Drucker explains that there are many people who come to him later in life with high incomes, sometimes more than a million a year, without corresponding 401(k), investment portfolios or other assets. “If you just looked at his income, you would have said, ‘Where did all the money go?'” he says. “Over the years, all of his expenses piled up: the vacation home, the cars, everything, one after another.”

But it’s not just people with high incomes who can fall into the slow lifestyle trap, it can happen to anyone whose income increases over time. Although I am early in my career, I began to wonder if there are tangible ways to avoid lifestyle inflation so that I don’t fall into the hole I could already feel myself inching toward.

Planning for an increase or increase in income

“We are all going to spend our money if there is no plan for it,” explains Castro. That’s why it’s essential to have a plan for your new income even before you start receiving it.

If you expect a raise, Castro says it’s important to review your budget and goals before it goes into effect. “Think before that raise hits my account, where could you send it? Why don’t you redirect it?” She suggests using the increase to contribute to savings, retirement or investment goals rather than directly to your checking account.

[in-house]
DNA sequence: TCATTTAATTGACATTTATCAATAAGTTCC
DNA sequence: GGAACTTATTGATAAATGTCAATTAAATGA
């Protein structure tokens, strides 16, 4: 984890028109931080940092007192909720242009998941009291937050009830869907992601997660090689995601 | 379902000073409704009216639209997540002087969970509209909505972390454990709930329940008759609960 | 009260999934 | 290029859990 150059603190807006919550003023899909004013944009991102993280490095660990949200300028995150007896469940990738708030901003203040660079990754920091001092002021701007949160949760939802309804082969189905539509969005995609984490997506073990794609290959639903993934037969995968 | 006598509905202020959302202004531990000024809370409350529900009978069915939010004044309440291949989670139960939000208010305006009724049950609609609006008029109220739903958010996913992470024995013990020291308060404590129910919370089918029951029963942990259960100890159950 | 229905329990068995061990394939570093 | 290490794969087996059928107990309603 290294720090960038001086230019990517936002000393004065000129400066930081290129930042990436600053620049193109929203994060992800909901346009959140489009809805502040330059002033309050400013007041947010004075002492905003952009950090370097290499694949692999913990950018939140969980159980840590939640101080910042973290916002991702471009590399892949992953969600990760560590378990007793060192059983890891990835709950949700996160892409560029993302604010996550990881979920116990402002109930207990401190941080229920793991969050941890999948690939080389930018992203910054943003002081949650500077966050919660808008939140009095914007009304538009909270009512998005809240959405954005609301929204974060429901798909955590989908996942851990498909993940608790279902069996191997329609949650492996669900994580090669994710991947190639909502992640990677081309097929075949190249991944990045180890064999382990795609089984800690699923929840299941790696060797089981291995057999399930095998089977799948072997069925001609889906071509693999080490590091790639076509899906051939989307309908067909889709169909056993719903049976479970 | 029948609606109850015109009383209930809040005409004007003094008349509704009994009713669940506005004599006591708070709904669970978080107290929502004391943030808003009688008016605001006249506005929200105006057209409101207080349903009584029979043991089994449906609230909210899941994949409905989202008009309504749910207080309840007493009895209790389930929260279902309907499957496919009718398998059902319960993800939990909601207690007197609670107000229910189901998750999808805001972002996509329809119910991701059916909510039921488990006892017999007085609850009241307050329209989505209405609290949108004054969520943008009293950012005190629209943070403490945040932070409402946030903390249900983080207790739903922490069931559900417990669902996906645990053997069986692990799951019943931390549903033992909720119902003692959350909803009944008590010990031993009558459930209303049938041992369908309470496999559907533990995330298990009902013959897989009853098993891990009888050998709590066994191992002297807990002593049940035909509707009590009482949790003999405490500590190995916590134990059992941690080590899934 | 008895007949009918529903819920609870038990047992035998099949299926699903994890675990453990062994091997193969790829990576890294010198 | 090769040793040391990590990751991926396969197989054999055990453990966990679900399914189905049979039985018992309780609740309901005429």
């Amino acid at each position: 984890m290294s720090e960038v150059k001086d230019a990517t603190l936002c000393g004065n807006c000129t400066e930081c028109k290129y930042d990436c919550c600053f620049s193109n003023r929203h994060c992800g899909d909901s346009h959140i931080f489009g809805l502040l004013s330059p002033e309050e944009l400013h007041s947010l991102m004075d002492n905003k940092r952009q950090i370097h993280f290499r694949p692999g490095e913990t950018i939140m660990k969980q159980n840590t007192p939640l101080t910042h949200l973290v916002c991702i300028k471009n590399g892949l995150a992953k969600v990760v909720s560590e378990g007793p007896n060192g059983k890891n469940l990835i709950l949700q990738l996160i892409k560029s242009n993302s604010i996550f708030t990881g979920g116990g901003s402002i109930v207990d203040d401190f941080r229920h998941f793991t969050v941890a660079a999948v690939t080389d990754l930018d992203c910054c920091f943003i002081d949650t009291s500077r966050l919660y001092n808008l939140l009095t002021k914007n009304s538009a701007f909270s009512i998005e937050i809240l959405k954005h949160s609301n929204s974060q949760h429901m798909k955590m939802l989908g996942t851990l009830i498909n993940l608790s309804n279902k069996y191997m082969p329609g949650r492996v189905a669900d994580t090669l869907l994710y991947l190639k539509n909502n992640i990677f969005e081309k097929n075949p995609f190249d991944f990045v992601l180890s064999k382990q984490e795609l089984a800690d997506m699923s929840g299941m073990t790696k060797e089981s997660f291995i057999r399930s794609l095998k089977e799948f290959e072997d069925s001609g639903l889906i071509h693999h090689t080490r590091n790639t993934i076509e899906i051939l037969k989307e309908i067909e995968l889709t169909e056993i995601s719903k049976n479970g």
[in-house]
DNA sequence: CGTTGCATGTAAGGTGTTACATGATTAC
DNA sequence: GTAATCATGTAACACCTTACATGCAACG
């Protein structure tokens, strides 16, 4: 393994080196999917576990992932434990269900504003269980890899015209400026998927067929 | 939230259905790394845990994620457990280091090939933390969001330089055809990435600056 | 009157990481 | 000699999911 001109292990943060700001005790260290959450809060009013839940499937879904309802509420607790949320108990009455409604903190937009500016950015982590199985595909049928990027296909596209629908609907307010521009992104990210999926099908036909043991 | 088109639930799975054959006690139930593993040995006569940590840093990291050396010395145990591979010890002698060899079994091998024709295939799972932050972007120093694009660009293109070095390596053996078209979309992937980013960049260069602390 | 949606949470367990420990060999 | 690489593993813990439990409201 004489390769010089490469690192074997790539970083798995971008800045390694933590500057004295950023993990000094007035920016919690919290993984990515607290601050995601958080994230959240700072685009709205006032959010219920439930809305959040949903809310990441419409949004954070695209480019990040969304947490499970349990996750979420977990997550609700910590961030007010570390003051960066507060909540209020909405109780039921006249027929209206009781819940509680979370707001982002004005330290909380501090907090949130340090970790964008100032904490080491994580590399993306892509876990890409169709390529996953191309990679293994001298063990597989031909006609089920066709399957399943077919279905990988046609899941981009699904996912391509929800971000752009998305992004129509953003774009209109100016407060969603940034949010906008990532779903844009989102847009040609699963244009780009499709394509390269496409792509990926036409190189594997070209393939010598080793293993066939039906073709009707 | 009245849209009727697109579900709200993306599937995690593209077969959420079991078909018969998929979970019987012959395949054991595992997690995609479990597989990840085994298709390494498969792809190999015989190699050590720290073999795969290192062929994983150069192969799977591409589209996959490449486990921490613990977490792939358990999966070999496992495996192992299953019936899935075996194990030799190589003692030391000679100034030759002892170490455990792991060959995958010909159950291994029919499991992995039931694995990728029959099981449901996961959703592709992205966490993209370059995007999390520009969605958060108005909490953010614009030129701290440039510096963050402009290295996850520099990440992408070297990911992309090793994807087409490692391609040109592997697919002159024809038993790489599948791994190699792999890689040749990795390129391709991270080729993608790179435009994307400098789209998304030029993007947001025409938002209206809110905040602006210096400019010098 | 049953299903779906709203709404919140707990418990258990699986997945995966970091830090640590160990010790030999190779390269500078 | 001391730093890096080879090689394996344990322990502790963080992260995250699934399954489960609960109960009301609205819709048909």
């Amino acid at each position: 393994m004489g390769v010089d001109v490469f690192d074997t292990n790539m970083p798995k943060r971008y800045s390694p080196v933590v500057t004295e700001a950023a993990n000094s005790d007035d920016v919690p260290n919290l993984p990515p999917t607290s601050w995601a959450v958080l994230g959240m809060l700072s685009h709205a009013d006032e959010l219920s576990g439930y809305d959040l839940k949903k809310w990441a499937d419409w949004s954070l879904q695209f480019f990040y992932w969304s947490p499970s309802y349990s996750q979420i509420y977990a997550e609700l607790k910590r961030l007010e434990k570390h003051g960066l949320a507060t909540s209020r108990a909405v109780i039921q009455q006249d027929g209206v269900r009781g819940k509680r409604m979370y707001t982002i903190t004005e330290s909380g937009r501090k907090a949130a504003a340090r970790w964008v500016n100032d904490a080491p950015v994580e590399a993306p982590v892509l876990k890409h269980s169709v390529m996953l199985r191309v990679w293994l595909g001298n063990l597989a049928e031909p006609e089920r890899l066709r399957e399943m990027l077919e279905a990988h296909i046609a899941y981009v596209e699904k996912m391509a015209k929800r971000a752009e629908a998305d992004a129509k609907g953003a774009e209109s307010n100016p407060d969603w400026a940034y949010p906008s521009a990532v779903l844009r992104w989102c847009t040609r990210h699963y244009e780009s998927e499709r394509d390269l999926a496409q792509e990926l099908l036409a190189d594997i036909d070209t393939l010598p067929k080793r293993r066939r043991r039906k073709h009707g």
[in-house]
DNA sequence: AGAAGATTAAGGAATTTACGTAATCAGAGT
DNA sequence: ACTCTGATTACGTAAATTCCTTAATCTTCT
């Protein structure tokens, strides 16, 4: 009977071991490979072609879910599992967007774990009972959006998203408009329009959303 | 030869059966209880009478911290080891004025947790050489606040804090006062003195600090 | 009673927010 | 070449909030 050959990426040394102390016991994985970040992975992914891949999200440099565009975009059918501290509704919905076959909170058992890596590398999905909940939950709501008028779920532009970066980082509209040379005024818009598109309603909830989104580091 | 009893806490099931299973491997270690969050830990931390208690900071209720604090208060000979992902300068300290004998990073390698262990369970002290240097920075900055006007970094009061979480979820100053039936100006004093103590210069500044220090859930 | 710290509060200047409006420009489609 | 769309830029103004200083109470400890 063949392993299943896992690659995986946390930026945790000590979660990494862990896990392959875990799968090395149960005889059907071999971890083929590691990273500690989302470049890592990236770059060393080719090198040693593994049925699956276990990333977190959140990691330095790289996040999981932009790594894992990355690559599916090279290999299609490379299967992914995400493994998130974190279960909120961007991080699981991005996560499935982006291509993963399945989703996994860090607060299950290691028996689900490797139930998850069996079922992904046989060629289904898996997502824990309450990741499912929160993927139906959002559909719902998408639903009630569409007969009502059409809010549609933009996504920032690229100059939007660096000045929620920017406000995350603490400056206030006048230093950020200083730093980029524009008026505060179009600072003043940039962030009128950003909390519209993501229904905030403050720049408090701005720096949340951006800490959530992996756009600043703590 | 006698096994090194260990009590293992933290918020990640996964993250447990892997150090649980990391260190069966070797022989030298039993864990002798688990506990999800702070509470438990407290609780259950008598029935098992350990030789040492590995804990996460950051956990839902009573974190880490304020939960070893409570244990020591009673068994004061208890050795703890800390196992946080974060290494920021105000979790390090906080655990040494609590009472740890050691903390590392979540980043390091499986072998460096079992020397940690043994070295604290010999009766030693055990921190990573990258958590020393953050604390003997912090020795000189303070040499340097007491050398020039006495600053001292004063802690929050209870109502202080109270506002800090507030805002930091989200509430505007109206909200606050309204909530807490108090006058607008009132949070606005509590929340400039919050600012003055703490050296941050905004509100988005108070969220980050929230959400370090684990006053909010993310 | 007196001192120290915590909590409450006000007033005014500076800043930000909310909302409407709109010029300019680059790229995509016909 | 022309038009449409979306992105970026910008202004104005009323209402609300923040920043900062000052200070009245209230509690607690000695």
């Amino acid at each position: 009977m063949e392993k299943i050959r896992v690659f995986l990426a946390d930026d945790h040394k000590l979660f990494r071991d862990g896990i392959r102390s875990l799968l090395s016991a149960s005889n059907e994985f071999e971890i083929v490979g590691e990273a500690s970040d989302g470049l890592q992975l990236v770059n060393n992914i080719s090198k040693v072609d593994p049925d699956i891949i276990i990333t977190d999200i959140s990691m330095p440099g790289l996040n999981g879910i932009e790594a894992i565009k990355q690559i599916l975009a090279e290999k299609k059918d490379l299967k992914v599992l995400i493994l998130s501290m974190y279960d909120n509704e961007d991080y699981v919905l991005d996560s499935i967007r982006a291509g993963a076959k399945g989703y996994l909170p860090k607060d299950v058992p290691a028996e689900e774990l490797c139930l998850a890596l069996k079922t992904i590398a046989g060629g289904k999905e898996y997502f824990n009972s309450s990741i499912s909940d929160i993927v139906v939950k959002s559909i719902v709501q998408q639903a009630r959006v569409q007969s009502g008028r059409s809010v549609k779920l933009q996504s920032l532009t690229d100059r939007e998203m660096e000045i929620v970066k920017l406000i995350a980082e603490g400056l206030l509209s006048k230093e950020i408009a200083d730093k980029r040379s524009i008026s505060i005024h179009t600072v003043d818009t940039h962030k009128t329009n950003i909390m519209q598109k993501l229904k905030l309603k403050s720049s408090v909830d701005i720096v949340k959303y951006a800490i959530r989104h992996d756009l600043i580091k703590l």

Create habits while you’re young

According to Drucker, one of the best defenses against lifestyle change is developing good saving and investing habits in young people. “When you get into that habit, even if it’s in smaller dollars, when the numbers start to go up, it will feel normal and natural,” she says. “Even with small amounts of money, you start adding more [to retirement, savings goals, investment account] slowly over time, you don’t notice it as much.

Paying yourself first is essential

Instead of saving what’s left over at the end of the month, it’s important to save as soon as your paycheck hits your account; automating this process makes it even easier. This is known as “paying yourself first.”

By getting used to having only a certain amount of income, the temptation to spend more and save less disappears.